Tenrecs only exist in Madagascar

A tree that bleeds?

The most distinctive plant on Socotra, an island located in the north-western Indian Ocean, is probably the dragon’s blood tree.  This species gets its name from the dark red resin it naturally exudes, known as ‘dragon’s blood’, a substance which has been highly prized since ancient times. This resin has been used to colour wool, decorate houses and pottery, and for many medicinal purposes.

The bizarre shape of the dragon’s blood tree helps it to survive in often arid conditions

From the brink of extinction

A bird from Mauritius which seemed to be following the same fate as the dodo was the Mauritius kestrel. However, a world-renowned conservation programme rescued it from the brink of extinction. Once widespread across Mauritius, by 1974 the population of this species only numbered six individuals, two of which were in captivity. An extremely successful reintroduction programme, supported by the Government of Mauritius, the Jersey Wildlife Preservation Trust International (now known as the Durrell Wildlife Conservation Trust), the Mauritian Wildlife Foundation and the Peregrine Fund, led to a spectacular recovery, with the bird being downgraded from Endangered to Vulnerable on the IUCN Red List.

Released Mauritius kestrel individuals show a greater tolerance for degraded habitats and open areas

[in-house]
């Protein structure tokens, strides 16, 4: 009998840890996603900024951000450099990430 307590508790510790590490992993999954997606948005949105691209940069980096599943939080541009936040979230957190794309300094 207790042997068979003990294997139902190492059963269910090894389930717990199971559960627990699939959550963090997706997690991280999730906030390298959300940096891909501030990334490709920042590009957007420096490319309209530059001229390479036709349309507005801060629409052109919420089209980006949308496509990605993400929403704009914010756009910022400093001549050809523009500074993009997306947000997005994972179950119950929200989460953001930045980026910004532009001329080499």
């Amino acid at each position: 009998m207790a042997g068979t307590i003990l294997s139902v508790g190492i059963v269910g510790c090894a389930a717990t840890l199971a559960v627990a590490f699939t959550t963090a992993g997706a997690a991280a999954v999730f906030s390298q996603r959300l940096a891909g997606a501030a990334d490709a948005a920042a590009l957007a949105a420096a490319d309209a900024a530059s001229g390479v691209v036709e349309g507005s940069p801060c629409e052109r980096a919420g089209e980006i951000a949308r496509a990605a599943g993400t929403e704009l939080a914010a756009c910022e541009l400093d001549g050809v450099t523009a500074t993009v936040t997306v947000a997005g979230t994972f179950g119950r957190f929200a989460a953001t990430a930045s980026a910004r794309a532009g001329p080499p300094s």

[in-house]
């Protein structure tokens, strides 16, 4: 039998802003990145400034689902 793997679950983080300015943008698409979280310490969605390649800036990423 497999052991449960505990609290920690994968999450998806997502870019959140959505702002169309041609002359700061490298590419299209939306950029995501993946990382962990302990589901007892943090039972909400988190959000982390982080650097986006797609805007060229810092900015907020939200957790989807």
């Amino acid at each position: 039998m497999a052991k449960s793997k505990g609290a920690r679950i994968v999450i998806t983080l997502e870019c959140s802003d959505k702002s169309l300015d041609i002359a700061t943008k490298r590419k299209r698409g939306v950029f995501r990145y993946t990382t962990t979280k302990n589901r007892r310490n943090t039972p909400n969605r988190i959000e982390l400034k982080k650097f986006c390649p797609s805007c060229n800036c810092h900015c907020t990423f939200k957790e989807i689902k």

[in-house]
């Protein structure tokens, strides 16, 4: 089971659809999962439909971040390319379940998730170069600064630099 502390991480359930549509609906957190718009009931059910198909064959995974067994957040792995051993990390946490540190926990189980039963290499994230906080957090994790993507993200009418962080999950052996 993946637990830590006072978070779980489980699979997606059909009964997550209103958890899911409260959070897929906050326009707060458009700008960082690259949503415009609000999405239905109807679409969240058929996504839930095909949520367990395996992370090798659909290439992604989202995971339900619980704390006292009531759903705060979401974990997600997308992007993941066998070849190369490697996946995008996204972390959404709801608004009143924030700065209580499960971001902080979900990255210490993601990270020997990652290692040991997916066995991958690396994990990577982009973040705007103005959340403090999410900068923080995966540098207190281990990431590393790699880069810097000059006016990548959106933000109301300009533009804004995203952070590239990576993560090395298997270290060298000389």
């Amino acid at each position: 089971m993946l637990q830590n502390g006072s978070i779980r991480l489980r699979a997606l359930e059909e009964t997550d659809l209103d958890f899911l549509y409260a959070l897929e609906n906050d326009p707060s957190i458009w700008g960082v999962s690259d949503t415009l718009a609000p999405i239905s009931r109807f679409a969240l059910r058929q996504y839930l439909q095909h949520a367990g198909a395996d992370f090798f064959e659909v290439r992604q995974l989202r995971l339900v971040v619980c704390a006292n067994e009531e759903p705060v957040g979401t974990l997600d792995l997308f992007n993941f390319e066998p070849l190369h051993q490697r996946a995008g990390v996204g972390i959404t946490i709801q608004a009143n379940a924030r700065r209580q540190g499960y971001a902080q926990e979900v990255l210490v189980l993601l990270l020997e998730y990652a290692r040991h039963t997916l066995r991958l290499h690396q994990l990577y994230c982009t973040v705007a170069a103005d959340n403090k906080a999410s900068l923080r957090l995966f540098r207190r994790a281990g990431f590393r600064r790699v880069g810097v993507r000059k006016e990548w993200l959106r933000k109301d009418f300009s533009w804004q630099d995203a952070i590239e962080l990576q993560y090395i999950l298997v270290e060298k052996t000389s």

Pollinating bat

Endemic to the islands of Anjouan and Moheli in the Comoros archipelago, Livingstone’s flying fox is one of the largest bats in existence, with an average wingspan of 1.4 m! This species does not use echolocation, but instead locates fruit with its well-developed vision and sense of smell. Due to the Livingstone’s flying fox’s diet of fruit and flowers, it plays an important role as a pollinator and seed dispersal agent.

The Livingstone’s flying fox is one of the most threatened bat species

Minute marvel

From one of the largest to one of the smallest, the Gardiner’s tree frog is one of the tiniest frogs in the world, growing to a maximum length of only 11 mm. Endemic to the Seychelles, the nocturnal Gardiner’s tree frog forages for small invertebrates at night. Unlike most frogs, which lay their eggs in water, this frog lays its eggs in small clumps on moist ground. The young then hatch from these eggs as fully formed froglets, not tadpoles.

The Seychelles has the highest number of endemic amphibians in the world

If you want to find out more about the different islands these species inhabit, or if you just fancy a quick trip to paradise, don’t forget to check out our Indian Ocean islands page.

The Seychelles are composed of 115 islands

Jemma Pealing, ARKive Researcher